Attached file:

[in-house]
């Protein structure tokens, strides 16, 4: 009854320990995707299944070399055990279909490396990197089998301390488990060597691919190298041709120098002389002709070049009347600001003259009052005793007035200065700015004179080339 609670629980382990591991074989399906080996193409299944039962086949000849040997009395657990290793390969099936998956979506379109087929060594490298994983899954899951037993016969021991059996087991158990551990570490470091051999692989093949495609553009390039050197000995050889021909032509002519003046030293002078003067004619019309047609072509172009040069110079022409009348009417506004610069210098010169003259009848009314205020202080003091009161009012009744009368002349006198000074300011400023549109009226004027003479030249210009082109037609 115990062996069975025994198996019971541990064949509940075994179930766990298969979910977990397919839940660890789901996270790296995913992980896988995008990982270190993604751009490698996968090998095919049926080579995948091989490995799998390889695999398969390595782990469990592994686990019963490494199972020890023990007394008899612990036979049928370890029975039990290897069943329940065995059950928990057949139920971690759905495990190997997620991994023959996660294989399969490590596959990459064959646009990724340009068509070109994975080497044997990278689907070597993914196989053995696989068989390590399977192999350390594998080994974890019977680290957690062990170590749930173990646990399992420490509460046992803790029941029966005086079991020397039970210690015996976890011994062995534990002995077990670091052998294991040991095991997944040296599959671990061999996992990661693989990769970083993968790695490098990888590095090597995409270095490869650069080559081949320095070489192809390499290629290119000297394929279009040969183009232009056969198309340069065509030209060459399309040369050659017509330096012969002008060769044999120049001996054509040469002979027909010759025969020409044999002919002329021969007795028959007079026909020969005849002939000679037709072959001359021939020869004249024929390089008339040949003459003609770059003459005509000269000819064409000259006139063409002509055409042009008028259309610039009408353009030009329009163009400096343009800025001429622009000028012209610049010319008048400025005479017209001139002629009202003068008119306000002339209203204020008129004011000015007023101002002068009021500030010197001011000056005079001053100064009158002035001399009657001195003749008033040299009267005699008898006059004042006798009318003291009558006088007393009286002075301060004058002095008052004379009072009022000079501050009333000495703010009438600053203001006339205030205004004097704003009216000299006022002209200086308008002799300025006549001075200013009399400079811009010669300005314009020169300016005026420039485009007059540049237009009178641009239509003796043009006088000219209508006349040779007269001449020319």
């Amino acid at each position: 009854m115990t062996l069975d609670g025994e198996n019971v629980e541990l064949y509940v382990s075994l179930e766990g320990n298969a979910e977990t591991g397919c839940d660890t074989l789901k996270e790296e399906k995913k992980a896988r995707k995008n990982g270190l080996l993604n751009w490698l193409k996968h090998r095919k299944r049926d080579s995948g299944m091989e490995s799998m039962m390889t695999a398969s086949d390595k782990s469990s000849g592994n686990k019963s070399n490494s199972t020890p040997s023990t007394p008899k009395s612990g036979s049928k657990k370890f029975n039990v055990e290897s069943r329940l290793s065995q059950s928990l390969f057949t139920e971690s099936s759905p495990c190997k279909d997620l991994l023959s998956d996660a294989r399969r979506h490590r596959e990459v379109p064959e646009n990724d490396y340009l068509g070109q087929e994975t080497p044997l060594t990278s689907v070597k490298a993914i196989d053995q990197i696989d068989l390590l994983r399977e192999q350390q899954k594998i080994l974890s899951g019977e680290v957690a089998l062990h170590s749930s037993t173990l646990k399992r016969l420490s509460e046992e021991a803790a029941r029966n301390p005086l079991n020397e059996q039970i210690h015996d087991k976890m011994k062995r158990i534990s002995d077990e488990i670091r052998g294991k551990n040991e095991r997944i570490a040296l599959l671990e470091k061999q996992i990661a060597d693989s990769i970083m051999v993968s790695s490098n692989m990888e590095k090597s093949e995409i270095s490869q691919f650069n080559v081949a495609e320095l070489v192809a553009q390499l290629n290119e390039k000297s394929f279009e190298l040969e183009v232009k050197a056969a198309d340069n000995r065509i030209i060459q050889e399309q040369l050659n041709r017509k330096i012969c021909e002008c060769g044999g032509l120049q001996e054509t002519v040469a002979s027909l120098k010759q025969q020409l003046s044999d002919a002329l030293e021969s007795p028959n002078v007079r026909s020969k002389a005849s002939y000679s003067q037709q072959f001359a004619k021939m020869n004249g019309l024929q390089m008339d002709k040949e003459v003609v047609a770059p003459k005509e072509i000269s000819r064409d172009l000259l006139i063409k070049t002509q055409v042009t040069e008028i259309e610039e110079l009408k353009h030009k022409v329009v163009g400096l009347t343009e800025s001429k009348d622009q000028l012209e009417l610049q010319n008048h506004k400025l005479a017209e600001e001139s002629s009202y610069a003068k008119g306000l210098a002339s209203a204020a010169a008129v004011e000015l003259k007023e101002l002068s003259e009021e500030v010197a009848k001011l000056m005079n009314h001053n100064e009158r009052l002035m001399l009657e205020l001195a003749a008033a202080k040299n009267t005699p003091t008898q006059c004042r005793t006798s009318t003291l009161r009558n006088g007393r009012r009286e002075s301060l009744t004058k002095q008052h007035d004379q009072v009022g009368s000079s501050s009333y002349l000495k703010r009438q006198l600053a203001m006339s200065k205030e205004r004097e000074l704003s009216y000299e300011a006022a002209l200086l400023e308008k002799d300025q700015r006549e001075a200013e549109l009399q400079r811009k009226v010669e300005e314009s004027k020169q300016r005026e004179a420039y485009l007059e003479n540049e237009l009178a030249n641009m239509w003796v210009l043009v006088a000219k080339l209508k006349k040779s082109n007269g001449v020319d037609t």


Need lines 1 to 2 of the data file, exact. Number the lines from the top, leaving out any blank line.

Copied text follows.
[in-house]
């Protein structure tokens, strides 16, 4: 009854320990995707299944070399055990279909490396990197089998301390488990060597691919190298041709120098002389002709070049009347600001003259009052005793007035200065700015004179080339 609670629980382990591991074989399906080996193409299944039962086949000849040997009395657990290793390969099936998956979506379109087929060594490298994983899954899951037993016969021991059996087991158990551990570490470091051999692989093949495609553009390039050197000995050889021909032509002519003046030293002078003067004619019309047609072509172009040069110079022409009348009417506004610069210098010169003259009848009314205020202080003091009161009012009744009368002349006198000074300011400023549109009226004027003479030249210009082109037609 115990062996069975025994198996019971541990064949509940075994179930766990298969979910977990397919839940660890789901996270790296995913992980896988995008990982270190993604751009490698996968090998095919049926080579995948091989490995799998390889695999398969390595782990469990592994686990019963490494199972020890023990007394008899612990036979049928370890029975039990290897069943329940065995059950928990057949139920971690759905495990190997997620991994023959996660294989399969490590596959990459064959646009990724340009068509070109994975080497044997990278689907070597993914196989053995696989068989390590399977192999350390594998080994974890019977680290957690062990170590749930173990646990399992420490509460046992803790029941029966005086079991020397039970210690015996976890011994062995534990002995077990670091052998294991040991095991997944040296599959671990061999996992990661693989990769970083993968790695490098990888590095090597995409270095490869650069080559081949320095070489192809390499290629290119000297394929279009040969183009232009056969198309340069065509030209060459399309040369050659017509330096012969002008060769044999120049001996054509040469002979027909010759025969020409044999002919002329021969007795028959007079026909020969005849002939000679037709072959001359021939020869004249024929390089008339040949003459003609770059003459005509000269000819064409000259006139063409002509055409042009008028259309610039009408353009030009329009163009400096343009800025001429622009000028012209610049010319008048400025005479017209001139002629009202003068008119306000002339209203204020008129004011000015007023101002002068009021500030010197001011000056005079001053100064009158002035001399009657001195003749008033040299009267005699008898006059004042006798009318003291009558006088007393009286002075301060004058002095008052004379009072009022000079501050009333000495703010009438600053203001006339205030205004004097704003009216000299006022002209200086308008002799300025006549001075200013009399400079811009010669300005314009020169300016005026420039485009007059540049237009009178641009239509003796043009006088000219209508006349040779007269001449020319």